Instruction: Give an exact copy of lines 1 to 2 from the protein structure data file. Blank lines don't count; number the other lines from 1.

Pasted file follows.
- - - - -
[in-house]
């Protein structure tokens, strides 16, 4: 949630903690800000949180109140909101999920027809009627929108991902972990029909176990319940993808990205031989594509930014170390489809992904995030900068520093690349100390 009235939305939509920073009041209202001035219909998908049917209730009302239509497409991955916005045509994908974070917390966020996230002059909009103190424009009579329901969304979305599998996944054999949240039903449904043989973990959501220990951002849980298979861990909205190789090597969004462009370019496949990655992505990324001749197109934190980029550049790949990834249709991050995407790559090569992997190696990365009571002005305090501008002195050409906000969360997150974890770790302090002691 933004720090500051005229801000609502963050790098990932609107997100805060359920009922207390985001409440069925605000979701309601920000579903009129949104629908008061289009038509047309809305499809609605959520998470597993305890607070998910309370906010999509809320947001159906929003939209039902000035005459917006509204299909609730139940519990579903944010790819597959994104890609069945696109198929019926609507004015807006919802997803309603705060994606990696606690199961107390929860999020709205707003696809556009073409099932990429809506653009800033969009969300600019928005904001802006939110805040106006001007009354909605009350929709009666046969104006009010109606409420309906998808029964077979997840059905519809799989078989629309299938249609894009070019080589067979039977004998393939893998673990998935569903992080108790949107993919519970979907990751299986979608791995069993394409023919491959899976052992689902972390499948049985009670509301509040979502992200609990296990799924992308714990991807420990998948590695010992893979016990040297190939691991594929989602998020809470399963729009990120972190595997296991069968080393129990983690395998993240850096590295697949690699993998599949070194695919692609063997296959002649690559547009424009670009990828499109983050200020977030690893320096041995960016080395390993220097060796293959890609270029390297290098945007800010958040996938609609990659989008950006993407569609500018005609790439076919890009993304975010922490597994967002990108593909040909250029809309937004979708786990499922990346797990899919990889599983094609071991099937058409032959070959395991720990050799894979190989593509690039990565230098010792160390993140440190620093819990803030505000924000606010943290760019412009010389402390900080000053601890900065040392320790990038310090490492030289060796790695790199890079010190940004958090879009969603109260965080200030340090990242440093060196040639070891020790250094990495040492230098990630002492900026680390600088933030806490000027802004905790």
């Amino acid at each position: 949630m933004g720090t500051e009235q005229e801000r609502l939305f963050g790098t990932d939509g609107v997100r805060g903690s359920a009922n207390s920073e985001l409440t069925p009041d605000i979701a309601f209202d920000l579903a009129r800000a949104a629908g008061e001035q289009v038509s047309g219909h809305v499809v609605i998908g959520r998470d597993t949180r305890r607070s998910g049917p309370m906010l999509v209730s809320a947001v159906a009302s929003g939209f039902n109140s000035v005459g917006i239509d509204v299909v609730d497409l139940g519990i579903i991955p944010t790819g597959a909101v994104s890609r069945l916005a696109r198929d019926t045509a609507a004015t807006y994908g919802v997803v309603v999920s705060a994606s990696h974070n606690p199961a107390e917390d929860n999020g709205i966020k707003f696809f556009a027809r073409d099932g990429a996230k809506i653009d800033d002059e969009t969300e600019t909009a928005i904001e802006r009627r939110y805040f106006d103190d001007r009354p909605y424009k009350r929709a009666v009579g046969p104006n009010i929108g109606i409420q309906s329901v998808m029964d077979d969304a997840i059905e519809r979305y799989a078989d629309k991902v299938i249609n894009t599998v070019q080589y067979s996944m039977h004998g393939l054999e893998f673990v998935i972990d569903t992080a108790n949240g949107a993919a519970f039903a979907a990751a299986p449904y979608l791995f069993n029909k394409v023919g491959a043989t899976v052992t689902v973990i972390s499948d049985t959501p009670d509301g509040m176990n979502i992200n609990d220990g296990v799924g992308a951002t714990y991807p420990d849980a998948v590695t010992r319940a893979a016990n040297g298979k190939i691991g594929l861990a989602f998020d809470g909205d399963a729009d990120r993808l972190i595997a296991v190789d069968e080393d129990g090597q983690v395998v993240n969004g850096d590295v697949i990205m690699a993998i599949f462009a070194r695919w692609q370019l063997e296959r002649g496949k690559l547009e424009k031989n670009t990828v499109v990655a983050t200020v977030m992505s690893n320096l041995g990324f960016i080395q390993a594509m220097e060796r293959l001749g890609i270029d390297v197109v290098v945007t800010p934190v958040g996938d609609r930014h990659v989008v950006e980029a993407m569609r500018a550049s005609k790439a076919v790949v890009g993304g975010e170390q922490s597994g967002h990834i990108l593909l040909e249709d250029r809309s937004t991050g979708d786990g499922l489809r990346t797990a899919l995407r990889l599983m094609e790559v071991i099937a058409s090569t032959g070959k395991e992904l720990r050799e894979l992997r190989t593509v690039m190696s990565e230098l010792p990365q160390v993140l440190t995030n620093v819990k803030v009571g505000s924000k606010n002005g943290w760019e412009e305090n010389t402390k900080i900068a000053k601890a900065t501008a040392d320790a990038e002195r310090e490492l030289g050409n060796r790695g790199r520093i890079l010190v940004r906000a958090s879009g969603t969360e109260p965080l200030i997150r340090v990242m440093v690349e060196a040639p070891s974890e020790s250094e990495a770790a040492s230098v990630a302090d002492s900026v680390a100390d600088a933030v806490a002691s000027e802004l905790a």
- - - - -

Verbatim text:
[in-house]
């Protein structure tokens, strides 16, 4: 949630903690800000949180109140909101999920027809009627929108991902972990029909176990319940993808990205031989594509930014170390489809992904995030900068520093690349100390 009235939305939509920073009041209202001035219909998908049917209730009302239509497409991955916005045509994908974070917390966020996230002059909009103190424009009579329901969304979305599998996944054999949240039903449904043989973990959501220990951002849980298979861990909205190789090597969004462009370019496949990655992505990324001749197109934190980029550049790949990834249709991050995407790559090569992997190696990365009571002005305090501008002195050409906000969360997150974890770790302090002691 933004720090500051005229801000609502963050790098990932609107997100805060359920009922207390985001409440069925605000979701309601920000579903009129949104629908008061289009038509047309809305499809609605959520998470597993305890607070998910309370906010999509809320947001159906929003939209039902000035005459917006509204299909609730139940519990579903944010790819597959994104890609069945696109198929019926609507004015807006919802997803309603705060994606990696606690199961107390929860999020709205707003696809556009073409099932990429809506653009800033969009969300600019928005904001802006939110805040106006001007009354909605009350929709009666046969104006009010109606409420309906998808029964077979997840059905519809799989078989629309299938249609894009070019080589067979039977004998393939893998673990998935569903992080108790949107993919519970979907990751299986979608791995069993394409023919491959899976052992689902972390499948049985009670509301509040979502992200609990296990799924992308714990991807420990998948590695010992893979016990040297190939691991594929989602998020809470399963729009990120972190595997296991069968080393129990983690395998993240850096590295697949690699993998599949070194695919692609063997296959002649690559547009424009670009990828499109983050200020977030690893320096041995960016080395390993220097060796293959890609270029390297290098945007800010958040996938609609990659989008950006993407569609500018005609790439076919890009993304975010922490597994967002990108593909040909250029809309937004979708786990499922990346797990899919990889599983094609071991099937058409032959070959395991720990050799894979190989593509690039990565230098010792160390993140440190620093819990803030505000924000606010943290760019412009010389402390900080000053601890900065040392320790990038310090490492030289060796790695790199890079010190940004958090879009969603109260965080200030340090990242440093060196040639070891020790250094990495040492230098990630002492900026680390600088933030806490000027802004905790």